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Tanya Hristova

Biography
Brief history

When Tarnovgrad became the capital of the Second Bulgarian State in the 12th century and the subsequent importance of the road through the Shipka Pass, free and skilful military people took the responsibility to guard the road and established a small village. They had the privilege to pay fewer taxes and to preserve the ownership on their lands and their production. The local population set up its life as an inseparable part of the Bulgarian State, built a church, a monastery and related its existence to the passing of the relics of St. Petka, the cult of whom has remained to this day.  The conquest of the State by the Ottoman Turks did not change significantly their living and had little influence on their belonging to the Orthodox religion, their lifestyle and traditions. They continued guarding the pass, which made them part of the militarized detachments of the dervens, as the guardians of the road were then called. Their task was to keep the passing caravans and state officers safe, for which they bore collective responsibility.  For a short time, they were assigned to the lands of a senior military, but later became part of the people of the Grand Vizier. They received a sultan’s decision granting them the privilege to carry weapons, to pay half of the taxes, and not to feed large military units; every new sultan confirmed the decision.  Their number grew through the years from 96 families in 1478 to 500 in 1545 and at the end of the 17th century, they reached 3000 inhabitants. 

In the years of the Russo-Turkish war in 1877-1878, which brought freedom to Bulgarians, Gabrovo was one of the ten Bulgarian cities that had the greatest contribution to the victorious end, especially during the epic Shipka Fights in August 1877. The local people took part in the voluntary army units, organized armed bands of guardians, worked on the construction of roads and military facilities, they were reconnoitres and led military columns on their way to the Russian armies south of the Balkan Mountains.

In the newly established state, the intellectuals from Gabrovo became the core of the state administration. Among them were members of the Parliament, the first prime minister, the minister of education and the minister of interior. Their power was in the establishment of the Bulgarian industry. The heritage left from the years before 1944 became the basis of an industrial city, known for its weaving, clothing, leather industries, and the institutes for technical development. With the changes in 1989, the industrial giants were replaced by smaller robotic companies, exporting products to the whole world.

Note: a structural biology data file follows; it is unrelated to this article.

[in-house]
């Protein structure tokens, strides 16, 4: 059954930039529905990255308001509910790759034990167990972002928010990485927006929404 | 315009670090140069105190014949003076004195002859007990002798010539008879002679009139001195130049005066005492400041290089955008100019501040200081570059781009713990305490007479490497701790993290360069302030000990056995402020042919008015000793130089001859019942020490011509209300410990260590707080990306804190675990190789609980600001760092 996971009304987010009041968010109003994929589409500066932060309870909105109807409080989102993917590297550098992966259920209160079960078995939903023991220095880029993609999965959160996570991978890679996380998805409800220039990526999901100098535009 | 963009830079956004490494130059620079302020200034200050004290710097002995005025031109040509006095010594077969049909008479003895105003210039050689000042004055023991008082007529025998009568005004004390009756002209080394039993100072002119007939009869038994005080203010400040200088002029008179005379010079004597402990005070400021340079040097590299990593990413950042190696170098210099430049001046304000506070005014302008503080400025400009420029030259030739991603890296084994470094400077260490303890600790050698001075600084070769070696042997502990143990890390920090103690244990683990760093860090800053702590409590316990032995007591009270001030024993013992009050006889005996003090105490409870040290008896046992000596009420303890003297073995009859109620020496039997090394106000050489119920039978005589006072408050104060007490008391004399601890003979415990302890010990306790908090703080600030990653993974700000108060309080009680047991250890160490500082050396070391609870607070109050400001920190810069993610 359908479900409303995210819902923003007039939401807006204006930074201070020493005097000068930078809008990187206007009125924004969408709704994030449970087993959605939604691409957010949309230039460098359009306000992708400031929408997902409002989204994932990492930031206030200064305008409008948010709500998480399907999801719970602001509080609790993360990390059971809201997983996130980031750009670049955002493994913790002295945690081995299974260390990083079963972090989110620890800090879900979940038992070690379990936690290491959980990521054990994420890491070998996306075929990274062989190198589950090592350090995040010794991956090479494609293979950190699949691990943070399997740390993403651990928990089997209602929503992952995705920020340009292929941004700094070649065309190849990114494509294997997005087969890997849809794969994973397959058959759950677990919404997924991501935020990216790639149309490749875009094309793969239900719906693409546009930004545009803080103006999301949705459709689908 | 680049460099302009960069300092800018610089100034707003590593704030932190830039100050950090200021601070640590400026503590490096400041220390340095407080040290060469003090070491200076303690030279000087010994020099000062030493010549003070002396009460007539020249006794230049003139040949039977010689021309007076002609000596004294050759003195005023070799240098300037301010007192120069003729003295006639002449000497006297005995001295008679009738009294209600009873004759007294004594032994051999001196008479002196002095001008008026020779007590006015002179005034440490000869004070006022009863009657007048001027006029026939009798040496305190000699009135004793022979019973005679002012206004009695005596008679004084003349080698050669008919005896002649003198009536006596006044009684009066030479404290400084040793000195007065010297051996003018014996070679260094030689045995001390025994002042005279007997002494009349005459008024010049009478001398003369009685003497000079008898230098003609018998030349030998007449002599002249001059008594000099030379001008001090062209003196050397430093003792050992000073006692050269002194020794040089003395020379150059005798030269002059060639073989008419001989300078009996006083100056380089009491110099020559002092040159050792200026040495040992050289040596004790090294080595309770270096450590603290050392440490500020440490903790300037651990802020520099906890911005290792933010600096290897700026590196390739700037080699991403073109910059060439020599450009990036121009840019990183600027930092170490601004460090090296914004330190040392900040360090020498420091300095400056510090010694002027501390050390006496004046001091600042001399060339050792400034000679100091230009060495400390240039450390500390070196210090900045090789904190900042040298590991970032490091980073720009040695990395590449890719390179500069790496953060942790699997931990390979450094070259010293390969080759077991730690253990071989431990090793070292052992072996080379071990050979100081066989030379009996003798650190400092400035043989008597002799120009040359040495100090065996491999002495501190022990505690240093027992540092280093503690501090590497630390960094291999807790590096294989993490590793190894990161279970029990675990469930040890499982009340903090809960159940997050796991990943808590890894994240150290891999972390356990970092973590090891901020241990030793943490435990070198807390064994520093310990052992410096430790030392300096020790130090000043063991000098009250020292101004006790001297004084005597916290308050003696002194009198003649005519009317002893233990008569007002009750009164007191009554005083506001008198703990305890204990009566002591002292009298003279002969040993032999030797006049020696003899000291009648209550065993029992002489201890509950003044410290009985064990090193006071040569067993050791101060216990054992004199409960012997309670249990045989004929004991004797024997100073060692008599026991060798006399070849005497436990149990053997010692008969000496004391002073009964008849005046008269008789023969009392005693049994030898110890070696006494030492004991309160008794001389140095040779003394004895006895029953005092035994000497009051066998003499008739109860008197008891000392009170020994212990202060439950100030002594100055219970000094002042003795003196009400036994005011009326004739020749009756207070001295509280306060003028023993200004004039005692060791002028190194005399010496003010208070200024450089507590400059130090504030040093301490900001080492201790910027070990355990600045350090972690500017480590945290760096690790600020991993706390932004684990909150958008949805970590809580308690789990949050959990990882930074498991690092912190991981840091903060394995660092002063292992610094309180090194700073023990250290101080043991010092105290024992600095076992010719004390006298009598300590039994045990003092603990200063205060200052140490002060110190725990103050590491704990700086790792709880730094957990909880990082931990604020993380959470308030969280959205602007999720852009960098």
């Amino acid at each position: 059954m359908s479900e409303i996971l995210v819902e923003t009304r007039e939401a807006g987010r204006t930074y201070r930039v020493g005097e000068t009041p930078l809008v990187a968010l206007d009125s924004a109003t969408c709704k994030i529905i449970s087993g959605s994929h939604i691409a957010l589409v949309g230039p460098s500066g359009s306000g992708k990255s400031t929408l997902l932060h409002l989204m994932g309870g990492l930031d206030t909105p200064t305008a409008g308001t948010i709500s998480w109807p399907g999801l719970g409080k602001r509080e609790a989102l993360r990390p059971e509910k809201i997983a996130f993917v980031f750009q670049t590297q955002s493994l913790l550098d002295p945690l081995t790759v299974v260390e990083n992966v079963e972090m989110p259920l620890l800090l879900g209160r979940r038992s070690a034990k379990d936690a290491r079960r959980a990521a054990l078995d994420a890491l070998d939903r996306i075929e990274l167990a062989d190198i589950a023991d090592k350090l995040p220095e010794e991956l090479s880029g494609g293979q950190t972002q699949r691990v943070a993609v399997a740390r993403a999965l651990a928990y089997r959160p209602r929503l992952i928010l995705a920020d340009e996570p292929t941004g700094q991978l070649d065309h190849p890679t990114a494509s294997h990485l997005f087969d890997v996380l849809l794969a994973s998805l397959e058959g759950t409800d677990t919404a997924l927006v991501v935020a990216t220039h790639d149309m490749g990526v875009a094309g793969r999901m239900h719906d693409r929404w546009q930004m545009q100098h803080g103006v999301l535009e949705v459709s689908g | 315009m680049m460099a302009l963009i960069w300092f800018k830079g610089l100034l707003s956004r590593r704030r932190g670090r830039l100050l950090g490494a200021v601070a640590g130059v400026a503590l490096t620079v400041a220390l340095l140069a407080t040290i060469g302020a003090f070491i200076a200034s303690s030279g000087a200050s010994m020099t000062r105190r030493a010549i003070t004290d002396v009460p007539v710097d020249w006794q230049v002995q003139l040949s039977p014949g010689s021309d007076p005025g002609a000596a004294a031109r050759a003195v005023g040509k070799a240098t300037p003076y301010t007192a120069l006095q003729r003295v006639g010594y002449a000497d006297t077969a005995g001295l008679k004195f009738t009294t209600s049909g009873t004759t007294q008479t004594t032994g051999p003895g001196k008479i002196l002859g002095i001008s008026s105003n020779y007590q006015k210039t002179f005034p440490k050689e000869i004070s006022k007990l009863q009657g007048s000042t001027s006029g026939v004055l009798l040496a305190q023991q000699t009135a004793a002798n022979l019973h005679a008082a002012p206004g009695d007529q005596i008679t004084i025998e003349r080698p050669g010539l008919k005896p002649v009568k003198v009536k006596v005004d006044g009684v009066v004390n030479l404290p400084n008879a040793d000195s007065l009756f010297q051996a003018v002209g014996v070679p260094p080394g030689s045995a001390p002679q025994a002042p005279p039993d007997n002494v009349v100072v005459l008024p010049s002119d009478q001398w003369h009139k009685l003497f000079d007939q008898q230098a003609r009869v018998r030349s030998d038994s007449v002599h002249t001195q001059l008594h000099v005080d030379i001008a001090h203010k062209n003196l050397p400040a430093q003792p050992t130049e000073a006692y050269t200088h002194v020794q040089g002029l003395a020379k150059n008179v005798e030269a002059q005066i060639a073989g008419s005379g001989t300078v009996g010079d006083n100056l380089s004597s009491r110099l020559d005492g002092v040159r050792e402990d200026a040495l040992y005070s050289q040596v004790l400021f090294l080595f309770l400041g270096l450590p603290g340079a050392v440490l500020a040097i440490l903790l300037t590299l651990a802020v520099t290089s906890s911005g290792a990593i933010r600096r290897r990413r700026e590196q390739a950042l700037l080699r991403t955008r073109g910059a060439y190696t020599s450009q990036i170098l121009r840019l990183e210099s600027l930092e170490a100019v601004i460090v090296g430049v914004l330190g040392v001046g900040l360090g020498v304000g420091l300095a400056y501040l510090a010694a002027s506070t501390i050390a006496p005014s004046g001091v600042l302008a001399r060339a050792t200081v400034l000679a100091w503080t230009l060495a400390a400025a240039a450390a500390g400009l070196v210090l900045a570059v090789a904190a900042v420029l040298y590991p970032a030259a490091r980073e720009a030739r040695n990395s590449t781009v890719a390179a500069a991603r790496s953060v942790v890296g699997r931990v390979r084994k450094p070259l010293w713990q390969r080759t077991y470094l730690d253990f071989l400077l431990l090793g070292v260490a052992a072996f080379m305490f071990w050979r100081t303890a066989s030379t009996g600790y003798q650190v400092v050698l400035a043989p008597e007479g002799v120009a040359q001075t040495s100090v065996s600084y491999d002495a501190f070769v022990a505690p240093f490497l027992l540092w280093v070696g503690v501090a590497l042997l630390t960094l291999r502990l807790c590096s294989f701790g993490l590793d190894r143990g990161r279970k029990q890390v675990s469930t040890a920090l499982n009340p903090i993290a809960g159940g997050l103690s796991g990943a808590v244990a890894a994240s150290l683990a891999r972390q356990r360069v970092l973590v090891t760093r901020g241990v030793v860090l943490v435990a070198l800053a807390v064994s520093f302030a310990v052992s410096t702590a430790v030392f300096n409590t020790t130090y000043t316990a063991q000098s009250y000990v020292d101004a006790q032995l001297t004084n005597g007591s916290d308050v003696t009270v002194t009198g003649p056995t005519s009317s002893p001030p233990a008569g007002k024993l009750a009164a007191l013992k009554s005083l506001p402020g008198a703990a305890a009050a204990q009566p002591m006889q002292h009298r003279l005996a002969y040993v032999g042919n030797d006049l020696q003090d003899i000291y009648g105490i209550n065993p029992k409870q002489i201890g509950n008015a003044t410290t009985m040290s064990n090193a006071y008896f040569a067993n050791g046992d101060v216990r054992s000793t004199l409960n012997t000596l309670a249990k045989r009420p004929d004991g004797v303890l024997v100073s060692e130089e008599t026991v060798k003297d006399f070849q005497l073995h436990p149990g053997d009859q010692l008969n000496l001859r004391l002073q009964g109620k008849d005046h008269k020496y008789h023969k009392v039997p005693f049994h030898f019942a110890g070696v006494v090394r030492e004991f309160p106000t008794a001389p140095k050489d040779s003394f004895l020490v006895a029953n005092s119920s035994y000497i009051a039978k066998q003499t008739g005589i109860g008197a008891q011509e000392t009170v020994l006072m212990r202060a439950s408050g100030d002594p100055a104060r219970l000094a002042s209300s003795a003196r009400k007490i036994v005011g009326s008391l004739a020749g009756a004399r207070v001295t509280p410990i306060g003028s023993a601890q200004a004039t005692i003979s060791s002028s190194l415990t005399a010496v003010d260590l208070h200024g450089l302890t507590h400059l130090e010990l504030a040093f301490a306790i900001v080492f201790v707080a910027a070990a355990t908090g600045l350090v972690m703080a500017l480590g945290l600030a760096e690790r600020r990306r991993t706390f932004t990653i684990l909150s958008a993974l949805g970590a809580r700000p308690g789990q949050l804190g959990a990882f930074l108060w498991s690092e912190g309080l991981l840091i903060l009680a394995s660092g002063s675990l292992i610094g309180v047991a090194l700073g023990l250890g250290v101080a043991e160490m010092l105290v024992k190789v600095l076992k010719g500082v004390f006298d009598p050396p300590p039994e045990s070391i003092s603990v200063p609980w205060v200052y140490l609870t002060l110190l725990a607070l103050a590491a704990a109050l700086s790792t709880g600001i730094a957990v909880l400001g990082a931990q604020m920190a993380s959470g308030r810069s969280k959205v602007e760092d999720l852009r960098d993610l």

Gabrovo is a city in Central Bulgaria. It is an administrative and economic centre of Gabrovo Municipality and Gabrovo Region. The Municipality is situated in the central part of the Republic of Bulgaria, along the Yantra River. One of the most important road links, passing through Bulgaria in the north-south direction, part of the Trans-European Transport Corridor No. 9 to Greece and Turkey, passes through its territory. The Municipality consists of 134 settlements, including Gabrovo City.      

For five consecutive years, the municipalities in the region have absorbed the most European funds per capita. Gabrovo is among the regions with the highest economic activity of the working population - 73.0% compared to 69.3% for the country. Gabrovo takes the fifth place for the highest GDP per capita, the income of the population exceeds the average for the country, and the salaries are rising steadily. In 2015, after an increase for a fifth consecutive year, the share of the well-maintained road pavement in the region reached 42.2% compared to 40.7% for the country.  Over the years, the traditionally leading industries of the Gabrovo economy have been preserved - machine building, instrumental equipment, mechatronics, electronics, plastic products, textiles and clothing, footwear, cosmetics, etc.

House of Humour and Satire

The House of Humour and Satire was opened on 1 April 1972 and has a fund of 37,500 artistic works. It is the only one of its kind in the world, and Gabrovo is known as “the capital of humour in Bulgaria.” Works of artists from 153 countries are exhibited here. The House not only collects, but also explores and promotes the humour and satire. The International Biennial of Humour and Satire, part of the May Cultural Holidays, is held here every other year. Its motto is: “The world survived, because it laughed.

Open-air Ethnographic Museum

Etar Architectural and Ethnographic Complex is a quarter of Gabrovo, an open air and first of its kind museum in Bulgaria.  It is an original presentation of the authentic Bulgarian culture, lifestyle and artisanship.  The unique collection of folk water techniques in Bulgaria, including 10 operating objects, is found here. This is why the water wheel has become a symbol of the complex. The Artisan Charshiya (street) presents 16 pieces of Balkan architecture, which reveal the exceptional talent of Revival builders. Every visitor can become a part of the folk traditions in Etar and feel the waft of the folk lifestyle.